The C-minus Preprocessor (a.k.a.
c-pp) is a truly minimal
C-like preprocessor application. Why? Because C preprocessors can
process non-C code but generally make quite a mess of it1. The
purpose of this application is an extremely minimal preprocessor with
only the most basic functionality of a C preprocessor (see below). It
used with essentially arbitrary UTF-8 text (including C code).
Design note: this tool makes use of SQLite. Though not strictly
needed in order to implement it, this tool was specifically created
code in order to facilitate creation of
different builds, so there's no reason not to make use of sqlite3 to
do some of the heavy lifting. It does not require any cutting-edge
sqlite3 features and should be usable with any version which supports
features as old as
Project home: https://fossil.wanderinghorse.net/r/c-pp
License: same as sqlite3 (see
c-pp.c for the
Author: Stephan Beal https://wanderinghorse.net/home/stephan/
Like a C preprocessor, this tool reads input text files and filters
out or replaces parts. Unlike CPP,
c-pp does no expansion of
content. It reads only lines which start with its keyword delimiter
in column zero and passes all other input through as-is unless it is
elided due to an
#if. Like CPP, it accepts spaces between the
keyword delimiter and the keyword, plus it accepts backslash-escaped
newlines (but doesn't have terribly much use for them).
#defineaccepts one or more arguments, names of macros. Macros in
c-pphave no separate values: the fact that one is defined at all makes it implicitly "true" for purposes of logical operations. Defines may be passed via the CLI in the form
-DXYZ. Macro names may contain any non-space characters. Note that the name "macro" is a bit of misnomer since these are not used in text replacement like CPP macros are, but the term is retained for lack of a better name.
#undefundefines one or more macros. Undefines may be passed via the CLI in the form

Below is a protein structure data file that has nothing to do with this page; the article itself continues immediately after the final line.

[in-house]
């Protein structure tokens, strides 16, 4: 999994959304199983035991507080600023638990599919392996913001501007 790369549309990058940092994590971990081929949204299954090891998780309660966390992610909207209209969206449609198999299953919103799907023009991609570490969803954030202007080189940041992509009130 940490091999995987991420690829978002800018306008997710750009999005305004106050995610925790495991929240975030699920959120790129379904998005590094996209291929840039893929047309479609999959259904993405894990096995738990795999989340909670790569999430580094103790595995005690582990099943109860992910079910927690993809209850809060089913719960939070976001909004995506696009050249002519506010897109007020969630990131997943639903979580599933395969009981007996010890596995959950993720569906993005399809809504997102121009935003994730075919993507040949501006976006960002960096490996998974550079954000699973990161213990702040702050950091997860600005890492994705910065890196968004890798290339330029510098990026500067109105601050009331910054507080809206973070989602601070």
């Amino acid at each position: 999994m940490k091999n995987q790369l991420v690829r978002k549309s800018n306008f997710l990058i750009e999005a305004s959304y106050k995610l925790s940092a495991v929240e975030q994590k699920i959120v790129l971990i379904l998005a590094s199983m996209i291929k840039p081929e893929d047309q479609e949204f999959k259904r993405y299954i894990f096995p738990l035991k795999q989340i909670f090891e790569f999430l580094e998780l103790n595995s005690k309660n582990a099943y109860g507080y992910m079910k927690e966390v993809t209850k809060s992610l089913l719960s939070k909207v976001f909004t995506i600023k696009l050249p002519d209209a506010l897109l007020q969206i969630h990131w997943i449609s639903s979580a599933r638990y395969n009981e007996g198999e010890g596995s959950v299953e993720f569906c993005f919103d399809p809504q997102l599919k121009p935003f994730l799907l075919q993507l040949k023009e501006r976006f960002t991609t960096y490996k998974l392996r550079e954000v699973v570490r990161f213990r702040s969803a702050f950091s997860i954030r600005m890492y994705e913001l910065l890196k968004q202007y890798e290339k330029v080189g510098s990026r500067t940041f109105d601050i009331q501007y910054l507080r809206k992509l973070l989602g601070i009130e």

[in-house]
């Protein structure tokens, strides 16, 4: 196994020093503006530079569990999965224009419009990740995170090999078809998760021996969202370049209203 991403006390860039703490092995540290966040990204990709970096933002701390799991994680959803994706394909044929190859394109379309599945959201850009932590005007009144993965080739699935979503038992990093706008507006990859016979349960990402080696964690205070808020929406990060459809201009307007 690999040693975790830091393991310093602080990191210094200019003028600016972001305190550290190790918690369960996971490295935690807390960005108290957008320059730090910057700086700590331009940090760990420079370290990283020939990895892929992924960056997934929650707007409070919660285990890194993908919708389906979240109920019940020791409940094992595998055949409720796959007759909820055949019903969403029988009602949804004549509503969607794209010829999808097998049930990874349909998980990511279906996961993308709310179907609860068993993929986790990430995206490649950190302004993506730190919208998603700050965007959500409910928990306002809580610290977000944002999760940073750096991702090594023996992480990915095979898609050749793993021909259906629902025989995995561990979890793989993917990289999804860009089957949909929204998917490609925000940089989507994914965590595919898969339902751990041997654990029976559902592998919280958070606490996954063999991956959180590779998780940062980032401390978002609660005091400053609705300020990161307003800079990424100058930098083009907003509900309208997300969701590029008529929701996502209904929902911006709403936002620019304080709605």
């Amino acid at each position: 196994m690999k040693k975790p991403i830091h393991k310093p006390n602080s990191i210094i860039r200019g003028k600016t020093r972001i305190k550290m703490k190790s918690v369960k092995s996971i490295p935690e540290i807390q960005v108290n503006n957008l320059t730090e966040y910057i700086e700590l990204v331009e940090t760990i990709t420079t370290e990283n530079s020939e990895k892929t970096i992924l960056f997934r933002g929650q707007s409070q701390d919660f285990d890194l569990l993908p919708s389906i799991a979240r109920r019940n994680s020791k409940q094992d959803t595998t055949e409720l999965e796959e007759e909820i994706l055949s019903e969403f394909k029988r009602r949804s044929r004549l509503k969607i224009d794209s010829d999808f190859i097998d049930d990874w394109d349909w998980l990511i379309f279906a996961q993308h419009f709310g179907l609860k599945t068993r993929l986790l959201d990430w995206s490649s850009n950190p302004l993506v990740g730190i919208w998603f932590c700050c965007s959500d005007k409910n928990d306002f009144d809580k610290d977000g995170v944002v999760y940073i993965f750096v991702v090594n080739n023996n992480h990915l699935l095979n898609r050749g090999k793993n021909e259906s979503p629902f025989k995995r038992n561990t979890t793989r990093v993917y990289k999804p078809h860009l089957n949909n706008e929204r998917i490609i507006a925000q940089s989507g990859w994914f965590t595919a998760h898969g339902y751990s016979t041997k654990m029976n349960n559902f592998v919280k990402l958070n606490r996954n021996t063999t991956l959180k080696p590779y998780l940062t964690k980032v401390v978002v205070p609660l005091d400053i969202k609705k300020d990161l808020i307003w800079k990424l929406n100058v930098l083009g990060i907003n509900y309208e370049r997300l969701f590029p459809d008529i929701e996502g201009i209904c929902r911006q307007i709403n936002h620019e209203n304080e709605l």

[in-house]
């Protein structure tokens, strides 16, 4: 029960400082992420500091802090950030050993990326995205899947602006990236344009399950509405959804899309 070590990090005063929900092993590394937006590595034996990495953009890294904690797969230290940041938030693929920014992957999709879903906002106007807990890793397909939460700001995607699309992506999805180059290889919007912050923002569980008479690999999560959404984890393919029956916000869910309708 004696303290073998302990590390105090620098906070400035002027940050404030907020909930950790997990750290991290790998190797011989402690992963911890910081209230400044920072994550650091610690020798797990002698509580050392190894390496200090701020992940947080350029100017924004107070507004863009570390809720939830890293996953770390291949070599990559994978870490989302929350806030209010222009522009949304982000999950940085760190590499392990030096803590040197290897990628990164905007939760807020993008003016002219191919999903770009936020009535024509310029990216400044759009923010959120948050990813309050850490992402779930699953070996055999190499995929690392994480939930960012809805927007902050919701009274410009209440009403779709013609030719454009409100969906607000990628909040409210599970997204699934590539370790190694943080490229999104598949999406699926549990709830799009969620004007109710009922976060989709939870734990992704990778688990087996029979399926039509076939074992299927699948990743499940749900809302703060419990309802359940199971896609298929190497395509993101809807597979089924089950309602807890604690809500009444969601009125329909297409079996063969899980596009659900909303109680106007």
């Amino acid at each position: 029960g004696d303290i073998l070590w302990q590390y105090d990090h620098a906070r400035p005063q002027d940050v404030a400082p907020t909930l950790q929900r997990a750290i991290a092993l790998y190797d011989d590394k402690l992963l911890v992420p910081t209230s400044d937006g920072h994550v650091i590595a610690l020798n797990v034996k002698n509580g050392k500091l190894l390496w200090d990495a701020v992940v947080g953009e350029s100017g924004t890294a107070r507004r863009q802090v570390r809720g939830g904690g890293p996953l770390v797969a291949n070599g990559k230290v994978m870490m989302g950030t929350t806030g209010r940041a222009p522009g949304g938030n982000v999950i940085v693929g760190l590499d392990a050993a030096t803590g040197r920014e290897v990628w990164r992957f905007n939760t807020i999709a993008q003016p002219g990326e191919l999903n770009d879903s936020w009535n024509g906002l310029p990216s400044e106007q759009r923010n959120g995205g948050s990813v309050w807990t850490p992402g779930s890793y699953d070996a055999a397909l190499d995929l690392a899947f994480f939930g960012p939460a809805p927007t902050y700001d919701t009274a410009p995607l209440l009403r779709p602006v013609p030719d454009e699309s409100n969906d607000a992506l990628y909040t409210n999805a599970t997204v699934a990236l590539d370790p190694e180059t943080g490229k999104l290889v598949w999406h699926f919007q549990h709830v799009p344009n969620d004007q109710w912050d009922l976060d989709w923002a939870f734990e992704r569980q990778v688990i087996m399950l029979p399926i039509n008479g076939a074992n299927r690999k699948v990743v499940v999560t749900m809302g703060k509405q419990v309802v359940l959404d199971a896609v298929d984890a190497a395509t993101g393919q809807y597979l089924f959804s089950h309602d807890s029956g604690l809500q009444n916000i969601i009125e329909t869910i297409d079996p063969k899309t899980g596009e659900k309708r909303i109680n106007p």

#ifinterprets its one argument as a macro name which resolves to true if it's defined, false if it's not. Likewise,
#ifnotis the inverse. Includes
#elifnot. Note that it does not support any sort of boolean or math operators, and makes no distinction between "defined with a value" and "defined without a value": all defines are implicitly true. An
#ifchain must be terminated with
#includetreats its single argument as a filename to recursively processes it, replacing the
#includeline with the processed content. The include search path is defined by passing one or more
-Idirnameflags to the app and if no such flags are provided,
-I.is assumed. Regardless of the include path, a filename which matches a file without any path expansion is considered a better match. e.g.
#include /foo/bar/bazwill match file
/foo/bar/bazbefore it will match the file
bazin the path provided by
-I/foo/bar(same file, but different resolution).
Achtung: the argument must currently be unquoted. Support for quoted names may be added later.
c-ppwith an error and uses the rest of that line for the error message.
#pragmais currently for internal use only and has no well-defined interface.
#stderrsends all remaining text on the line to
stderr, along with the current file's name and line number. This is primarily intended for messages such as "enabling so-and-so", as well as debugging the processing of inputs.
#//is a single-line comment. Note that the
//part is the keyword and there must be a space after it.
Note that "#" above is symbolic. The keyword delimiter is
configurable and defaults to
a string when compiling to define the default at build-time. The
delimiter may be modifed via a command-line flag.
$ cat my.txt ##if foo foo ##elif bar bar ##else baz ##endif $ c-pp my.txt -Dfoo foo $ c-pp my.txt -Dbar bar $ c-pp my.txt baz
$ cat hosts.txt %include /etc/hosts $ c-pp -d % hosts.txt 127.0.0.1 localhost 127.0.1.1 my-computer ... $ cat hosts.txt %include hosts $ c-pp -d % -I/etc hosts.txt 127.0.0.1 localhost 127.0.1.1 my-computer ...
C preprocessors, when running in comment-retention mode, tend to
#characters all over the place and may do silly things like automatically include compiler-specific headers and emit the comments from those. e.g. using
gcc -E -CCwill include a gcc-internal header and emit a GPL license header in the output. e.g. try:
$ echo 'extern int x;' > y.c; gcc -E -CC y.c